“Like a sitcom with no main characters and just wacky neighbors,” is how comedian Andy Borowitz describes the GOP debates.
In the sitcom of the debates, the Sioux City Showdown episode celebrated the quirks of our favorite minor characters. Rick Perry, who made a lot of football metaphors and squinted benignly at the camera. Michele Bachmann, who at one point called someone a “hegemon” and told people that ignoring Iran would be the action of “fools and knaves,” leading one to suspect that she had fallen asleep while listening to a book on tape. Santorum, who said that he was tolerant of gays, which made me worry that he had redefined “tolerance” in a way similar to the way sex columnist Dan Savage had redefined “Santorum.”
The most fearsome opponents at the debate weren’t the debaters at all. They were the moderators.
They called Gingrich, point-blank, “dangerous,” “outrageous,” and “totally irresponsible.”
Gingrich parried amiably enough, although Bachmann’s attack on his affiliation with Fannie Mae and Freddie Mac landed, leaving him somewhat lamely insisting that he had never actually changed his views for money, which I guess is a relief.
“We can’t have as our nominee for the republican party somebody who continues to stand for Freddie Mac and Fannie Mae,” Bachmann said. “They need to be down, not built up.” This met with noisy applause.
The debate had its moments. Romney was resurgent, nailing the best serious line of the evening — “Our president thinks America’s in decline. It is if he’s president. It’s not if I’m president.”
Perry had the best humorous line of the evening, calling himself the Tim Tebow of the Iowa Caucuses. This makes sense — he was the guy who looked like a football player and really did not belong at a Republican debate. No, I’m sorry, he was the Tim Tebow of Iowa, the man who kept forcing prayer into scenarios where prayer is not generally expected, like football games and campaign ads. No, wait, he was the Tim Tebow of Iowa, the — well, the audience liked it, and I’m sure we are going to read a lot more coverage about it than his performance warranted.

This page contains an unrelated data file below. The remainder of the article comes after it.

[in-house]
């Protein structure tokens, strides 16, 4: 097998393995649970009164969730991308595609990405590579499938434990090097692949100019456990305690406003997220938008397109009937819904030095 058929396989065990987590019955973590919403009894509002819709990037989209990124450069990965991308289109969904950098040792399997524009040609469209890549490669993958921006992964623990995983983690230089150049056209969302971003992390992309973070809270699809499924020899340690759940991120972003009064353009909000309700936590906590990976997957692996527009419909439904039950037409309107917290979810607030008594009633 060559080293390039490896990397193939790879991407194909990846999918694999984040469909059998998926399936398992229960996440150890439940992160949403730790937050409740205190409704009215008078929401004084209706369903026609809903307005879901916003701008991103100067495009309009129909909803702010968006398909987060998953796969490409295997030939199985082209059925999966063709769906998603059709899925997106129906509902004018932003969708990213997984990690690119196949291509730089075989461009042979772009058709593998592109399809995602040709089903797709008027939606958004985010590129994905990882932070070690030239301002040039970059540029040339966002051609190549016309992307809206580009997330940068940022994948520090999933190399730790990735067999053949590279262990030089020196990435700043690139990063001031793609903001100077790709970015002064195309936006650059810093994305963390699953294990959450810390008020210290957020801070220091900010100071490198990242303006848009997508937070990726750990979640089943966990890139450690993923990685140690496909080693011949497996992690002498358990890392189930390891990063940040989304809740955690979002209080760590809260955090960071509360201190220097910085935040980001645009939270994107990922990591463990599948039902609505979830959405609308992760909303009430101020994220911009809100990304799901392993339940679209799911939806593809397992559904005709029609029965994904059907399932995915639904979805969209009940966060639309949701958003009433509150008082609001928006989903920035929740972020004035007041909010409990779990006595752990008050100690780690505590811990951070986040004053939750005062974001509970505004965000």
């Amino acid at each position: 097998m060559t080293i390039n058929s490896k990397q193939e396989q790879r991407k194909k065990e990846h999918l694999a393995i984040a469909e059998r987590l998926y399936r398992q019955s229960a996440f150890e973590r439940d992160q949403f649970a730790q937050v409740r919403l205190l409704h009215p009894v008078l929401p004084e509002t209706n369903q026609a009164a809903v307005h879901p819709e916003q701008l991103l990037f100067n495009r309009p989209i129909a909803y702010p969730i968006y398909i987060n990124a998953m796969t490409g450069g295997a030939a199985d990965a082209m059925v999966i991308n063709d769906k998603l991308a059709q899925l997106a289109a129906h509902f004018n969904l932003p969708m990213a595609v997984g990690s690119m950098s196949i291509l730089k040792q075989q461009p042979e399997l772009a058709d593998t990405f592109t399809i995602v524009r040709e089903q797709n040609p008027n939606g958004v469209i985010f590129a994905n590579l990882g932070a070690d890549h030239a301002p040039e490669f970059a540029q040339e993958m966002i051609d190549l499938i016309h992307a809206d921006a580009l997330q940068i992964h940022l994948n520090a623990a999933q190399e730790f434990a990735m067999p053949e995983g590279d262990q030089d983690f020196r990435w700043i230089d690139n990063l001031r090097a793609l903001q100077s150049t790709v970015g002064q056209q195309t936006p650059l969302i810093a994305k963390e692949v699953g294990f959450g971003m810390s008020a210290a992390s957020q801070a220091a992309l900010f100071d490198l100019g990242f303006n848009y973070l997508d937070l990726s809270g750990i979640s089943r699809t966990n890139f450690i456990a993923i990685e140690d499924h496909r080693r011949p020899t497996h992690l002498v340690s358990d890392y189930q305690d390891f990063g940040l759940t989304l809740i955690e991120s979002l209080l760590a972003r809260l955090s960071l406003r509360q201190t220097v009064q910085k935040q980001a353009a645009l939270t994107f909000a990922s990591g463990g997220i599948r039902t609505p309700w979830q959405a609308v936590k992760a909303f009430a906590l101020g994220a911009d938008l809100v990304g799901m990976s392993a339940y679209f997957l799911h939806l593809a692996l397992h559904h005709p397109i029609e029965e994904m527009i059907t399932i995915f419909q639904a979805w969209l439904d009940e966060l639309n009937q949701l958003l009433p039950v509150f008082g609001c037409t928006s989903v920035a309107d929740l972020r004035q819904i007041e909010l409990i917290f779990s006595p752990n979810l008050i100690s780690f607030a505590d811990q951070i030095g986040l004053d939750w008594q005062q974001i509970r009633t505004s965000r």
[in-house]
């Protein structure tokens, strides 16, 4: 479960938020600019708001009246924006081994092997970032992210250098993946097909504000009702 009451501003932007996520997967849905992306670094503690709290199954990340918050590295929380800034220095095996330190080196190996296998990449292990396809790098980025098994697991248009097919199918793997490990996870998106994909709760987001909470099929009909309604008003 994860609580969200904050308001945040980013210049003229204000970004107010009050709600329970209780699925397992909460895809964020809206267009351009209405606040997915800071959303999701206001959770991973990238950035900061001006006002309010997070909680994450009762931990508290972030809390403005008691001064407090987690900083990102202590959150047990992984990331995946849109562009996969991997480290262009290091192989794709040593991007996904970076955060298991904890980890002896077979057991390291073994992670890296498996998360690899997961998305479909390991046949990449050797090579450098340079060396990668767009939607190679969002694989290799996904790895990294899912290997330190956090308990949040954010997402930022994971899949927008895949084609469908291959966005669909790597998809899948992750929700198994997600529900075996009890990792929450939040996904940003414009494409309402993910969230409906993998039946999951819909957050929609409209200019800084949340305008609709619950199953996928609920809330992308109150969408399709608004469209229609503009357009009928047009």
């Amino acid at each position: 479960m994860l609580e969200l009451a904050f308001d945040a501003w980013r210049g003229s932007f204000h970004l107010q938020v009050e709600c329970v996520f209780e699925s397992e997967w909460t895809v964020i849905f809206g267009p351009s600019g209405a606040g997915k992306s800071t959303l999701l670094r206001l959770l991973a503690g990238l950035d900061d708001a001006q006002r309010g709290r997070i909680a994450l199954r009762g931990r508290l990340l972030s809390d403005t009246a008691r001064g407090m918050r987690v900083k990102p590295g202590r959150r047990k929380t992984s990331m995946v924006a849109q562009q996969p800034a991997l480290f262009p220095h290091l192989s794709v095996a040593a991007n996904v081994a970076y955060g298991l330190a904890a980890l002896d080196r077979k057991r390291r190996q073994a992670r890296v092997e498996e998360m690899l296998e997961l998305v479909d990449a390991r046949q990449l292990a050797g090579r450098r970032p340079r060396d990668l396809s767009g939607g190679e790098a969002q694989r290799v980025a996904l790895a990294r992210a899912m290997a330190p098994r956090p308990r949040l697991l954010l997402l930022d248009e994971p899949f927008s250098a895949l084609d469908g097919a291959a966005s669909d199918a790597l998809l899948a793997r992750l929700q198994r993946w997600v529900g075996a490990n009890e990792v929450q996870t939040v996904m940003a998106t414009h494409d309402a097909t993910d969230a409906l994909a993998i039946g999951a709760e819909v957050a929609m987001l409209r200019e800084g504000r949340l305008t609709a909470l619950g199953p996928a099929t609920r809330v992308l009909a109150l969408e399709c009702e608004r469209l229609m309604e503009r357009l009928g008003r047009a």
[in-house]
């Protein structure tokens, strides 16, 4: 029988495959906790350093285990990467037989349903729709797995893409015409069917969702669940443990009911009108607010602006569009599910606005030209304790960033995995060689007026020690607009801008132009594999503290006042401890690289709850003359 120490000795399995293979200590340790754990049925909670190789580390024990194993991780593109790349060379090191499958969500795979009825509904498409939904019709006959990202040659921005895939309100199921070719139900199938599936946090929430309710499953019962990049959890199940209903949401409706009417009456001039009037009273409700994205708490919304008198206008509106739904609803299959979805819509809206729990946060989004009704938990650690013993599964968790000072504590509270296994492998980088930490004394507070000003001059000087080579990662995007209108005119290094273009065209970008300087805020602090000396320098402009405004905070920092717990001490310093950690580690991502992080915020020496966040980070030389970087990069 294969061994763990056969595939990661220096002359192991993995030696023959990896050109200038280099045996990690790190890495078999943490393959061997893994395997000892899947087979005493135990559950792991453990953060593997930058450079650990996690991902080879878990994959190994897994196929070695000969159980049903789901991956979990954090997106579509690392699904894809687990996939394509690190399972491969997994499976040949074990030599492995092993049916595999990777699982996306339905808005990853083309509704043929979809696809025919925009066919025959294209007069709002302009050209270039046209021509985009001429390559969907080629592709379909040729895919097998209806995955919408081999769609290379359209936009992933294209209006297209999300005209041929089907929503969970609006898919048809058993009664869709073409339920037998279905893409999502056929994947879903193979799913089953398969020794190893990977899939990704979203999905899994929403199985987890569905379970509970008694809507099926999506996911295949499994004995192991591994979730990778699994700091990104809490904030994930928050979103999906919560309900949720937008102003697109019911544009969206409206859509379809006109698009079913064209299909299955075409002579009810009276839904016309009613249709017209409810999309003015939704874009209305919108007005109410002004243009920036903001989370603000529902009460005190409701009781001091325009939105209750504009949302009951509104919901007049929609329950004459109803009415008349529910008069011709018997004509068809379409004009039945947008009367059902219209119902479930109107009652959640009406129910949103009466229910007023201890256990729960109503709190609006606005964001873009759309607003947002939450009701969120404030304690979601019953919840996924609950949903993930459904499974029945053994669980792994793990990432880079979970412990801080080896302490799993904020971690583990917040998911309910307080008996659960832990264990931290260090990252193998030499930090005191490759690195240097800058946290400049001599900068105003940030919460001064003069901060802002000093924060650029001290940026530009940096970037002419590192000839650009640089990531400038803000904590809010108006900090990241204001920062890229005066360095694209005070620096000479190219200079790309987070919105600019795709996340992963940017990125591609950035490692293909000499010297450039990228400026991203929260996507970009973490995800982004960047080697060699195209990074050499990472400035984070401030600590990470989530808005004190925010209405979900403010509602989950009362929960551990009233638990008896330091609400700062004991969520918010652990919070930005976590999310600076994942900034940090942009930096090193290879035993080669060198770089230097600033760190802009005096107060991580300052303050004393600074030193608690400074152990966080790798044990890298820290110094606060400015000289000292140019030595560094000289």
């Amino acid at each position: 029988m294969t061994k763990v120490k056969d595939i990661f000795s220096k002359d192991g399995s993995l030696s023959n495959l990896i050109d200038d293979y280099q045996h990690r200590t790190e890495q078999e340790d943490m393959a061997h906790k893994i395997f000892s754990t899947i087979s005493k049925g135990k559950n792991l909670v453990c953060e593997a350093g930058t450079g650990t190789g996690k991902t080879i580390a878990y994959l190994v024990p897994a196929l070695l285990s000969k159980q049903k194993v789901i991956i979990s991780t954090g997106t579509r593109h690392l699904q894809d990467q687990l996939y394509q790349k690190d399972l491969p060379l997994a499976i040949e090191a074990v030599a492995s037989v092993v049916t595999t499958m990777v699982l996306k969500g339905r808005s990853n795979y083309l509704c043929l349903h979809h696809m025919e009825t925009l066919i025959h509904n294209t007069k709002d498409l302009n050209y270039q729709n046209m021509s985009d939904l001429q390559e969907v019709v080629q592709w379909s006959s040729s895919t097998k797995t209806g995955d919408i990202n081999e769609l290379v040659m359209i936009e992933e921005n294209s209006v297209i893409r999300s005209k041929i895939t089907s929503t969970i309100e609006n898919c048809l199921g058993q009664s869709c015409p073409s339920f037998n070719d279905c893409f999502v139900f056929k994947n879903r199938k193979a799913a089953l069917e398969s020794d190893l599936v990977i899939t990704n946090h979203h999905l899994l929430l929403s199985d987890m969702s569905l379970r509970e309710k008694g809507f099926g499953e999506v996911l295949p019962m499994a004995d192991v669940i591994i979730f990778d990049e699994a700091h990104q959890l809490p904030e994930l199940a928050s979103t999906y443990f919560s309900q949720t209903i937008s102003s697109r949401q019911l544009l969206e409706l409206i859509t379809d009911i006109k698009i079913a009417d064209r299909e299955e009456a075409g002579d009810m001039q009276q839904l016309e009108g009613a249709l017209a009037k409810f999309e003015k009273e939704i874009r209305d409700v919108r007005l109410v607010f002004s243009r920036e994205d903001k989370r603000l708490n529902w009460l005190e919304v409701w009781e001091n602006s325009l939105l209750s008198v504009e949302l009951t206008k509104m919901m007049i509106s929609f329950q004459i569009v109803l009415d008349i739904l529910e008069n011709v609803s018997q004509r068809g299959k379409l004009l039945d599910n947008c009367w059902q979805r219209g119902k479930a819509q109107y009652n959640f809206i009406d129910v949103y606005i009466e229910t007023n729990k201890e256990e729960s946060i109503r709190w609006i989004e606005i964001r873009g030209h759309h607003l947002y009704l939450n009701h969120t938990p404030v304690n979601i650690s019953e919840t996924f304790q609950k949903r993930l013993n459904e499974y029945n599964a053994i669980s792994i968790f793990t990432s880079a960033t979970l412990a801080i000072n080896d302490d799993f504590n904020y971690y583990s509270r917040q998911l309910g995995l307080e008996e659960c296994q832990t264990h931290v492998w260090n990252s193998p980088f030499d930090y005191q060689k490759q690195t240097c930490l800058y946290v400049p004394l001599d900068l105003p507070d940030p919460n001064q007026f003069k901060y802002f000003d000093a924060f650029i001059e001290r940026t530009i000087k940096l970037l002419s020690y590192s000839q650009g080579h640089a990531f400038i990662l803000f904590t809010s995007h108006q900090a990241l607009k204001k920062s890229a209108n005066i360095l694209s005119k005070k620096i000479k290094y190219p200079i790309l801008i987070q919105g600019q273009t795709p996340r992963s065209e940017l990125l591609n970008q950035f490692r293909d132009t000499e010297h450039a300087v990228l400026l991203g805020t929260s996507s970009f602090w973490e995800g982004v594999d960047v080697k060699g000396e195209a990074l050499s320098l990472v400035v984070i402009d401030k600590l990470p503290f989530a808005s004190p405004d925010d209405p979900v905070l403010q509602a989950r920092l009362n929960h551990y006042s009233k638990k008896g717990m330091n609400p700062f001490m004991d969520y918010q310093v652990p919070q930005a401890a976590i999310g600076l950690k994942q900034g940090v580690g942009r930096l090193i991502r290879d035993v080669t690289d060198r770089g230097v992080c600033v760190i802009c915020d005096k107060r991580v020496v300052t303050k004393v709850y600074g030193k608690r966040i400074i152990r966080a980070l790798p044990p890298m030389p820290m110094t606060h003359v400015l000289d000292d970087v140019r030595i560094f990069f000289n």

This is Iowa, a caucus state where Paul and his loyal supporters — before the last question, someone yelling unintelligibly about “the Federal Reserve System” was dragged away — stand poised to do well, and the moderators seemed to think some sort of drubbing was in order.
Bret Baier — whose total and utter lack of irony in referring to the candidates, in turn, as President Paul or President Bachmann was commendable — pushed Paul to admit that even in the face of credible intelligence about Iran’s nuclear capacity or dubious designs for the Straits of Hormuz, Paul would pull back sanctions on Iran — a position that places him left of President Obama.
“Sanctions are an act of war when you prevent goods and services from going into a country!” Paul declared. “We need to approach this a little differently.” He also managed to call Iraq a “useless war,” which may not help in the coming weeks.
In the great television series of the Republican debates, this was an episode that reminded me why we’ve come to love the quirky minor characters. And it was the last episode before Iowans are forced to choose — unless Newsmax takes me up on the offer to moderate their debate.
After tonight, I’m going to miss the gang.